Vail Nordic ski swap is at Vail Nordic Center on Saturday, Nov. 17; check-in is Friday |

Vail Nordic ski swap is at Vail Nordic Center on Saturday, Nov. 17; check-in is Friday

The 33rd annual Vail Nordic ski swap returns to the Vail Nordic Center on Saturday. Gear check-in begins at 5 p.m. Friday. It's a benefit for the Homestake Peak School Nordic program.
Special to the Daily |

If You Go ...

What: 33nd annual Vail Nordic ski swap

When: 9 a.m. to 2 p.m. Saturday, Nov. 18. Gear check in 5-8 p.m. Friday, or by prior arrangement

Where: Vail Nordic Center, Vail.

Cost: No admission fee.

More information: A 10 percent commission from each sale benefits Homestake Peak School Nordic program.

VAIL — The Vail Nordic ski swap is old school, before Craigslist, Facebook, eBay and all the ways we sell stuff today.

You can walk in with absolutely no expertise. Then you can talk to an actual human being who will help you.

This year, the Vail Nordic ski swap returns to the Vail Nordic Center, which is also running a huge sale in conjunction with the swap.

Dawes Wilson and a cast of several have been running the event for years.

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Please, we’re begging you, do not call Wilson and ask something like, “What’s going to be there? I’m a size 43 and I need skate boots.”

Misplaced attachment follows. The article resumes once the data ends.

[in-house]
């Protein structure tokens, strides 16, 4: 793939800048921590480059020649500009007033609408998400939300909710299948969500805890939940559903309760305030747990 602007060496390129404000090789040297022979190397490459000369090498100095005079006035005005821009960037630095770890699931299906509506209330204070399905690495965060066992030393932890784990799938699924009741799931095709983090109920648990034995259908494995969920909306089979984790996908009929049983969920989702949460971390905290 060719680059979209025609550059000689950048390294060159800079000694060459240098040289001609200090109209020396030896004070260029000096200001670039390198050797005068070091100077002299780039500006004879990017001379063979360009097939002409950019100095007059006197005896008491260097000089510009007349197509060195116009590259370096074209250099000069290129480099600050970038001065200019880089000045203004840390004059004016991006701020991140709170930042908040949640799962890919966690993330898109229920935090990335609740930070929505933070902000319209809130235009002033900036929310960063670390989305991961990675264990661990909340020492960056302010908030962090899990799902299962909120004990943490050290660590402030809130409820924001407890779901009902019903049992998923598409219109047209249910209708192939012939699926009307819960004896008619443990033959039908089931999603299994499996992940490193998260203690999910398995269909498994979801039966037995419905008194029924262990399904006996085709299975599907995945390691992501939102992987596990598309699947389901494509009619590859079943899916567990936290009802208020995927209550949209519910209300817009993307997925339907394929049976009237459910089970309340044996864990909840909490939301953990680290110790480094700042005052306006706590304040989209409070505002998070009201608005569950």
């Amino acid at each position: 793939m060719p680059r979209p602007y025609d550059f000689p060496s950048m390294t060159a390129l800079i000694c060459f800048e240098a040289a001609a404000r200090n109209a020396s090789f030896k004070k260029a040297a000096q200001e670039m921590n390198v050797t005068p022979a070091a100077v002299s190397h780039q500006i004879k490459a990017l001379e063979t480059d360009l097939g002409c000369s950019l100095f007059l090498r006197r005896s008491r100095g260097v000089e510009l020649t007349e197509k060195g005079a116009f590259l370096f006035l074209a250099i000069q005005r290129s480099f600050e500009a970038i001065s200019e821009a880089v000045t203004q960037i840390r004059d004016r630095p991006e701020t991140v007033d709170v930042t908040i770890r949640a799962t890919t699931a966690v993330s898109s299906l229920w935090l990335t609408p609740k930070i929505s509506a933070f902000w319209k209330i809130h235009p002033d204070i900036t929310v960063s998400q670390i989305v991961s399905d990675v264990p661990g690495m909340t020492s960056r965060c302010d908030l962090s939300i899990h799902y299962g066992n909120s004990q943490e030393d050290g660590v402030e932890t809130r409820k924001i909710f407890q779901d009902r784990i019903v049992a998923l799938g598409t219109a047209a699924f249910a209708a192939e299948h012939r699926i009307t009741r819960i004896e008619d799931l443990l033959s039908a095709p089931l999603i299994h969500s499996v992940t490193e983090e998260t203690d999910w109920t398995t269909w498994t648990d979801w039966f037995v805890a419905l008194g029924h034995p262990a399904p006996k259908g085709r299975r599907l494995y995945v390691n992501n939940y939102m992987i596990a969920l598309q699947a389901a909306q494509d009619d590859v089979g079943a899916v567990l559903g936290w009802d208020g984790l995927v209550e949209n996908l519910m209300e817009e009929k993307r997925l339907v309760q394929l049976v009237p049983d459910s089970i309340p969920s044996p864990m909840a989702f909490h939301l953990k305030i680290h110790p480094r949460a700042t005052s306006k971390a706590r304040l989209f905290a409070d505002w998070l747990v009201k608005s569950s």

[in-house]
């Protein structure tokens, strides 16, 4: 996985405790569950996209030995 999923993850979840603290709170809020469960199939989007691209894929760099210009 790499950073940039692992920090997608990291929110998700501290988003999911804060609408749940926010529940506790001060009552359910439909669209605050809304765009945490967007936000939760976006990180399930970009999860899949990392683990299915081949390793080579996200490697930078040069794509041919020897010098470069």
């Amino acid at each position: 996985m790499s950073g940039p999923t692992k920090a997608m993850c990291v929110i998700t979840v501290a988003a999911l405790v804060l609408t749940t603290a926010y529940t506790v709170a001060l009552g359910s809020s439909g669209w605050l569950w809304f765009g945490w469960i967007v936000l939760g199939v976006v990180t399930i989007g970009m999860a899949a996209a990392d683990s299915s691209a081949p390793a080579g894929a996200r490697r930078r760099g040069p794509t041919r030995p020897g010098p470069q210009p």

Gear check-in is 5 to 8 p.m. Friday, Nov. 17.

“No one knows what we’ll have until Friday night after check-in,” Wilson said.

After three decades, they know a few things:

• There’s never enough skate equipment, and if you want some, you need to show up early.

• There’s usually lots of classic gear.

• There will be equipment and clothing for the full spectrum of Nordic and backcountry skiing, including track-skate and classic, touring, telemark, AT and snowshoes.

Wilson has five pairs of alpine skis and 25 pairs of Nordic skis … because he needs that much stuff.

“You have different kinds of gear for specific activities. There’s some crossover, but not that much. It’s like road bikes and mountain bikes,” Wilson said.

Lots of people ask for expertise. In a classic Socratic exchange, your questions are usually answered with questions.

“What do you want to do and where?” Wilson and others will ask you.

If you’re headed to a Nordic center, they’ll steer you toward one setup. If it’s your backyard — and in Eagle County, that’s also U.S. Forest Service land — that’s another. From there, get some education.

“Go take a lesson at a Nordic center. It’s more fun — as most things are — if you know how to do it,” Wilson said.

Because it’s a benefit for the Homestake Peak School Nordic program, they keep a 10 percent commission.

“How much of a benefit depends on you,” Wilson said.

Staff Writer Randy Wyrick can be reached at 970-748-2935 or

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